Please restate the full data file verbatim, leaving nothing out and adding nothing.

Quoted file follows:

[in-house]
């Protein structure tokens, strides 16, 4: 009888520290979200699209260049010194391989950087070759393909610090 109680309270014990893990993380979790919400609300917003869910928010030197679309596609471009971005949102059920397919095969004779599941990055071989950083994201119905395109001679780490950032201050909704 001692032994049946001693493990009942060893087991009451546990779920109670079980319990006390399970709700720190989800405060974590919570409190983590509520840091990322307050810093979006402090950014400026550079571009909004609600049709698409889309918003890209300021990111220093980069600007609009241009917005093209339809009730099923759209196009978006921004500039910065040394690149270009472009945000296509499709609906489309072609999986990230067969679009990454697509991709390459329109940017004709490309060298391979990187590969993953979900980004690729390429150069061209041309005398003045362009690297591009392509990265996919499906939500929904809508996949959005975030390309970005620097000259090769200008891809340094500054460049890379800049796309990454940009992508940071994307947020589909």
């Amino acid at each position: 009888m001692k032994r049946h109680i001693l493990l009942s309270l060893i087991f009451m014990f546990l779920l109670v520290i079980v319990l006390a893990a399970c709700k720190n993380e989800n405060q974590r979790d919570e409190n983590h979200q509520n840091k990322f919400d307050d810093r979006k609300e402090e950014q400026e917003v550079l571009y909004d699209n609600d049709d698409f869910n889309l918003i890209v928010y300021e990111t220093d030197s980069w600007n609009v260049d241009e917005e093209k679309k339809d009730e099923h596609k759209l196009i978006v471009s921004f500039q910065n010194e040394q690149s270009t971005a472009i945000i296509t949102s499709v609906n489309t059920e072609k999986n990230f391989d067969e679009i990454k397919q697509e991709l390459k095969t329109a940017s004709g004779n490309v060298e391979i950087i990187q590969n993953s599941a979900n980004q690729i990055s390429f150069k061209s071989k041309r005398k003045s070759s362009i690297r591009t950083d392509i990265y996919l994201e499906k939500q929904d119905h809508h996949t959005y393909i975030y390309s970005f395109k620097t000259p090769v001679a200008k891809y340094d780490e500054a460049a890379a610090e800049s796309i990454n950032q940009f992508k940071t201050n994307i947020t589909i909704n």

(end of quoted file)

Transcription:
[in-house]
């Protein structure tokens, strides 16, 4: 009888520290979200699209260049010194391989950087070759393909610090 109680309270014990893990993380979790919400609300917003869910928010030197679309596609471009971005949102059920397919095969004779599941990055071989950083994201119905395109001679780490950032201050909704 001692032994049946001693493990009942060893087991009451546990779920109670079980319990006390399970709700720190989800405060974590919570409190983590509520840091990322307050810093979006402090950014400026550079571009909004609600049709698409889309918003890209300021990111220093980069600007609009241009917005093209339809009730099923759209196009978006921004500039910065040394690149270009472009945000296509499709609906489309072609999986990230067969679009990454697509991709390459329109940017004709490309060298391979990187590969993953979900980004690729390429150069061209041309005398003045362009690297591009392509990265996919499906939500929904809508996949959005975030390309970005620097000259090769200008891809340094500054460049890379800049796309990454940009992508940071994307947020589909």
């Amino acid at each position: 009888m001692k032994r049946h109680i001693l493990l009942s309270l060893i087991f009451m014990f546990l779920l109670v520290i079980v319990l006390a893990a399970c709700k720190n993380e989800n405060q974590r979790d919570e409190n983590h979200q509520n840091k990322f919400d307050d810093r979006k609300e402090e950014q400026e917003v550079l571009y909004d699209n609600d049709d698409f869910n889309l918003i890209v928010y300021e990111t220093d030197s980069w600007n609009v260049d241009e917005e093209k679309k339809d009730e099923h596609k759209l196009i978006v471009s921004f500039q910065n010194e040394q690149s270009t971005a472009i945000i296509t949102s499709v609906n489309t059920e072609k999986n990230f391989d067969e679009i990454k397919q697509e991709l390459k095969t329109a940017s004709g004779n490309v060298e391979i950087i990187q590969n993953s599941a979900n980004q690729i990055s390429f150069k061209s071989k041309r005398k003045s070759s362009i690297r591009t950083d392509i990265y996919l994201e499906k939500q929904d119905h809508h996949t959005y393909i975030y390309s970005f395109k620097t000259p090769v001679a200008k891809y340094d780490e500054a460049a890379a610090e800049s796309i990454n950032q940009f992508k940071t201050n994307i947020t589909i909704n």